The signs of a Migos resurgence began to appear a few months ago. Quavo underwent a messy breakup with Saweetie, Miley Cyrus shouted out the decade-old classic “Hannah Montana” and Joe Budden experienced a tremendous professional embarrassment.

Before we knew it, Culture III was upon us, an album that delivers flickering visions of the group’s timeless trap alchemy while making it painfully clear the Migos are on the decline.

Migos’ placement in the trap hall of fame is long past assured, but Culture II was 105 minutes of hot, indulgent garbage and they clearly recognize the damage it did to their legacy.

The Atlanta trio sounded comatose throughout large swathes of the project. The grandest commendation for Culture III is the Migos sound interested in making music again. Quavo sounds revitalized on this record, focused once more on being the tie that binds the group together. His rapping is pitch-perfect in lockstep with the vocals and production.

Conversely, Offset seems to have regressed. He lost the intense, menacing aura that heightened the gloomy moments of the original Culture. His most memorable spot on the album is as a Cardi B afterthought on “Type Shit.” Takeoff continues to be the best rapper but is characteristically more than happy to shirk the spotlight.

Moats of filler in the second and third quarters repulse a front-to-back listen. A harsher cut would have improved this album since even though there are legitimately great Migos songs present, they’re all too easy to disregard as a result of the 25 tedious minutes.

Some of the lowlights include “Birthday,” “Roadrunner” and “What You See,” which all sound like they were ghostwritten by a rap tutorial AI. During those catwalks, the glossy, expensive beats grease the wheels as best they can.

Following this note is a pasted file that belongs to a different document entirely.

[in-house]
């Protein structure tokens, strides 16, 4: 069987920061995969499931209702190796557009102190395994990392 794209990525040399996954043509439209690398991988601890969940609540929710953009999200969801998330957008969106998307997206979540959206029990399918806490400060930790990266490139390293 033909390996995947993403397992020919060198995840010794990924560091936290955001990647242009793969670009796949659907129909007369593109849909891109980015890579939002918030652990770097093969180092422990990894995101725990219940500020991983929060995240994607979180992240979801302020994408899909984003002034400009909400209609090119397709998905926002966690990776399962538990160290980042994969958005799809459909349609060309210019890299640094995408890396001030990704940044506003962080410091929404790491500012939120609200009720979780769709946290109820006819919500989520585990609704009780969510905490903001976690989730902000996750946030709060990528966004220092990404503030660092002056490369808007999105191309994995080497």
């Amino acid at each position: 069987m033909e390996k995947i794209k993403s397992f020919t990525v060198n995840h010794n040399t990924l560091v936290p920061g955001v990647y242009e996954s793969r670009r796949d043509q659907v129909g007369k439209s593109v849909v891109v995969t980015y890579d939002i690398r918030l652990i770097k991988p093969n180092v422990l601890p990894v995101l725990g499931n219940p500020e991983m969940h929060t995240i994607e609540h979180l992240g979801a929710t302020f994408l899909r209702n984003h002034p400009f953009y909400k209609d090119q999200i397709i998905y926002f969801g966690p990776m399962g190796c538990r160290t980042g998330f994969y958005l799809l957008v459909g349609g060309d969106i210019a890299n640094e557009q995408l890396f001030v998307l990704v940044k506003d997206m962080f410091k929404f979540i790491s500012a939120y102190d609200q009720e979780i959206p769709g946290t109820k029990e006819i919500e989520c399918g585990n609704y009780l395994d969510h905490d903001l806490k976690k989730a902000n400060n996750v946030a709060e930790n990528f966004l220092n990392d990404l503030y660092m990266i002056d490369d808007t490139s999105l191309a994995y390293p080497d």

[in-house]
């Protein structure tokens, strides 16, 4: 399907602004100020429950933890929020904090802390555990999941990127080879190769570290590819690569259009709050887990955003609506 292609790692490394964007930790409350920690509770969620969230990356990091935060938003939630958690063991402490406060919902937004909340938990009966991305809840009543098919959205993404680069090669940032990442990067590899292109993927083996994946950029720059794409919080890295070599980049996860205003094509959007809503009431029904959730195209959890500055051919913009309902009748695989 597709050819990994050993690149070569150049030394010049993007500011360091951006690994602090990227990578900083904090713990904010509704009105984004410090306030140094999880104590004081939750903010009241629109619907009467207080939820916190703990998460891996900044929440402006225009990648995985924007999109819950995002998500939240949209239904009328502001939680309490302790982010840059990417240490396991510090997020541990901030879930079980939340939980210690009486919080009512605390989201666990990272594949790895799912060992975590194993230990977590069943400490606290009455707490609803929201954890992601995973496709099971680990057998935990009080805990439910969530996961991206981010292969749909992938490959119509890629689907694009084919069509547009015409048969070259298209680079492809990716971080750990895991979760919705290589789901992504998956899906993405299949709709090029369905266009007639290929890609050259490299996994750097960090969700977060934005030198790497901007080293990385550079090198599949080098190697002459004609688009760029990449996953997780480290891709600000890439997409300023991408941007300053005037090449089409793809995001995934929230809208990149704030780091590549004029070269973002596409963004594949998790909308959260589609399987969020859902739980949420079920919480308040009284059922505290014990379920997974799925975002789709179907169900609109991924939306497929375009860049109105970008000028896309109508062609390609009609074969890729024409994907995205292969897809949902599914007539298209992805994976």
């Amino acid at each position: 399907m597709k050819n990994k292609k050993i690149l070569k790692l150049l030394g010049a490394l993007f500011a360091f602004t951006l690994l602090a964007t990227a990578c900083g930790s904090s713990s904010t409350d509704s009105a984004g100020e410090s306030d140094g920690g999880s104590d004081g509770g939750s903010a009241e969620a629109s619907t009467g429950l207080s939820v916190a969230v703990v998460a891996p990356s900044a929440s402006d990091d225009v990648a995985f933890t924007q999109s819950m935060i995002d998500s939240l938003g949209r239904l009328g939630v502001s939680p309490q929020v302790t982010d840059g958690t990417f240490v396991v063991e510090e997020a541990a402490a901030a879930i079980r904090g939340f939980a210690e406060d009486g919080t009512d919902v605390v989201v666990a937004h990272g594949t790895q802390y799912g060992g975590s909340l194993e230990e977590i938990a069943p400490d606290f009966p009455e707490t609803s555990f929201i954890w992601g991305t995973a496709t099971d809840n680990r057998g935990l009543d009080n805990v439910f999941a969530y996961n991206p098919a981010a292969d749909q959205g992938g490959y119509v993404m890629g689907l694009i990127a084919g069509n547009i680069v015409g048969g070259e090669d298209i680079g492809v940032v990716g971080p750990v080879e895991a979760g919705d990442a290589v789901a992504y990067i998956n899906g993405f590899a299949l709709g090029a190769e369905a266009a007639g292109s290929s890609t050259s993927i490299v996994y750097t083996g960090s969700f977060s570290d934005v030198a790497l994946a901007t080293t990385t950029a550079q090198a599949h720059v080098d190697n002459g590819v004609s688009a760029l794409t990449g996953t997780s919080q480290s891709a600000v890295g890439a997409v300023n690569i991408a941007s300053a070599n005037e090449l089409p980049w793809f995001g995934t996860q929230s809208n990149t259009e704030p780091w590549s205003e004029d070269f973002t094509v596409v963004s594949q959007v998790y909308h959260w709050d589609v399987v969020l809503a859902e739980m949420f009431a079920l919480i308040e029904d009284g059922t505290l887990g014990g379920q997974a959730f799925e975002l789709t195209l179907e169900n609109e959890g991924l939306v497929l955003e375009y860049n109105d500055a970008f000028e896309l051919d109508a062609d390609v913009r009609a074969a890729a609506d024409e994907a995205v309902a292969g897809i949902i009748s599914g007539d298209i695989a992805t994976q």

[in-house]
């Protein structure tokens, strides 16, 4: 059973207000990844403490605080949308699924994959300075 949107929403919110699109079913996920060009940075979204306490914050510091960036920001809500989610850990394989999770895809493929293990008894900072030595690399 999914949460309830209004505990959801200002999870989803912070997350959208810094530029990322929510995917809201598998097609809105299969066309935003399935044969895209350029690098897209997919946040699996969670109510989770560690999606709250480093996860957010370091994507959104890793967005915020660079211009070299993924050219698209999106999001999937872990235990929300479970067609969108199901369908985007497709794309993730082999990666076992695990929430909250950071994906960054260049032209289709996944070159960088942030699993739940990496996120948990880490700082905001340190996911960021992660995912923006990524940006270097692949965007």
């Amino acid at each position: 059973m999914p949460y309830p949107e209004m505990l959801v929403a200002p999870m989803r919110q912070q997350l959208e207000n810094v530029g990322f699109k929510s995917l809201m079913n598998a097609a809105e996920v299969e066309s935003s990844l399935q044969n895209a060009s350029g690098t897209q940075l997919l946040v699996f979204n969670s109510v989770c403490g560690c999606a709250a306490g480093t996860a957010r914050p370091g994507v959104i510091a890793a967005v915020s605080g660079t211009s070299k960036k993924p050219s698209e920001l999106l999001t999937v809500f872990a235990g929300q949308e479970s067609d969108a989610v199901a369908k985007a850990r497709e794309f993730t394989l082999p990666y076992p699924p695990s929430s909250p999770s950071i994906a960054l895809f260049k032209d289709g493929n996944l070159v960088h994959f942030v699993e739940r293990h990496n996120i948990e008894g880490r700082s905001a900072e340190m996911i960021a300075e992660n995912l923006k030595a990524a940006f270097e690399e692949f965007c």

But Migos’ production has never been this consistently solid. Each beat is at least good and many stand out prominently in their all-time catalog. The Temptations’ sampling “Avalanche” is among the most intriguing beats they’ve ever rapped over.

“Malibu” and “Jane” each contain blaring horns that interplay with the growling baritones of Takeoff and Offset. The production on “Straightenin’,” “Vaccine” and “Picasso” reminds audiences when you get the Migos in sync over complementary instrumentals they’re magic.

But as the years pass and the commas move left, it’s obvious they’re in sync less and less. They reached the pinnacle of commercial success and lost the camaraderie and hunger that made them, a development as sad as it was inevitable. The mechanical punchlines and market researched boasts can never conjure the same enchantment as listening to the young Migos regale us with tales from up out the bando.

The Migos are too large now for flights of fancy or lyrical experimentation. Culture III is peak outside music, designed for radio spots and thoughtless consumption. The beats are pleasant to excellent, the raps are practiced yet dry, and the trio that has come so far finds itself not moving at all.

They stand still at the top of Mount Olympus, and unfortunately, the townspeople simply have better things to do than listen to them brag.

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